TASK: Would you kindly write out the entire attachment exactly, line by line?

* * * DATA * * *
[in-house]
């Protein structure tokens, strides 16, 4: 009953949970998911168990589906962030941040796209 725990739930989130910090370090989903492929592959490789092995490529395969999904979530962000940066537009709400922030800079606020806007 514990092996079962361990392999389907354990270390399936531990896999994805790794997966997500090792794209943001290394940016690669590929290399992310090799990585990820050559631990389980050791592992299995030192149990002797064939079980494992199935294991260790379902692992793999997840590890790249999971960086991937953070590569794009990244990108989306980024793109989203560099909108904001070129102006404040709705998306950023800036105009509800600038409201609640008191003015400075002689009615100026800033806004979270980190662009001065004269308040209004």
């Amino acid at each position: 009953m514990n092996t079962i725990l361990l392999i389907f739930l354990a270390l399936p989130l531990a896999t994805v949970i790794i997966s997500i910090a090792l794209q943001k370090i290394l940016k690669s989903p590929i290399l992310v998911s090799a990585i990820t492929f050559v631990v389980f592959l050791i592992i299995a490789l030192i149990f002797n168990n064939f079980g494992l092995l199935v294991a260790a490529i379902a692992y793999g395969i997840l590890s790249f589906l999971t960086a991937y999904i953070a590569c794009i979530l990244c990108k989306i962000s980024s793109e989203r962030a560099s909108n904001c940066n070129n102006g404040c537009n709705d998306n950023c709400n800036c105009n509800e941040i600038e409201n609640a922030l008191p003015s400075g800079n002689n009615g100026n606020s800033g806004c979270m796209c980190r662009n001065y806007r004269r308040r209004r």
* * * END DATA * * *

[in-house]
């Protein structure tokens, strides 16, 4: 009953949970998911168990589906962030941040796209 725990739930989130910090370090989903492929592959490789092995490529395969999904979530962000940066537009709400922030800079606020806007 514990092996079962361990392999389907354990270390399936531990896999994805790794997966997500090792794209943001290394940016690669590929290399992310090799990585990820050559631990389980050791592992299995030192149990002797064939079980494992199935294991260790379902692992793999997840590890790249999971960086991937953070590569794009990244990108989306980024793109989203560099909108904001070129102006404040709705998306950023800036105009509800600038409201609640008191003015400075002689009615100026800033806004979270980190662009001065004269308040209004």
């Amino acid at each position: 009953m514990n092996t079962i725990l361990l392999i389907f739930l354990a270390l399936p989130l531990a896999t994805v949970i790794i997966s997500i910090a090792l794209q943001k370090i290394l940016k690669s989903p590929i290399l992310v998911s090799a990585i990820t492929f050559v631990v389980f592959l050791i592992i299995a490789l030192i149990f002797n168990n064939f079980g494992l092995l199935v294991a260790a490529i379902a692992y793999g395969i997840l590890s790249f589906l999971t960086a991937y999904i953070a590569c794009i979530l990244c990108k989306i962000s980024s793109e989203r962030a560099s909108n904001c940066n070129n102006g404040c537009n709705d998306n950023c709400n800036c105009n509800e941040i600038e409201n609640a922030l008191p003015s400075g800079n002689n009615g100026n606020s800033g806004c979270m796209c980190r662009n001065y806007r004269r308040r209004r």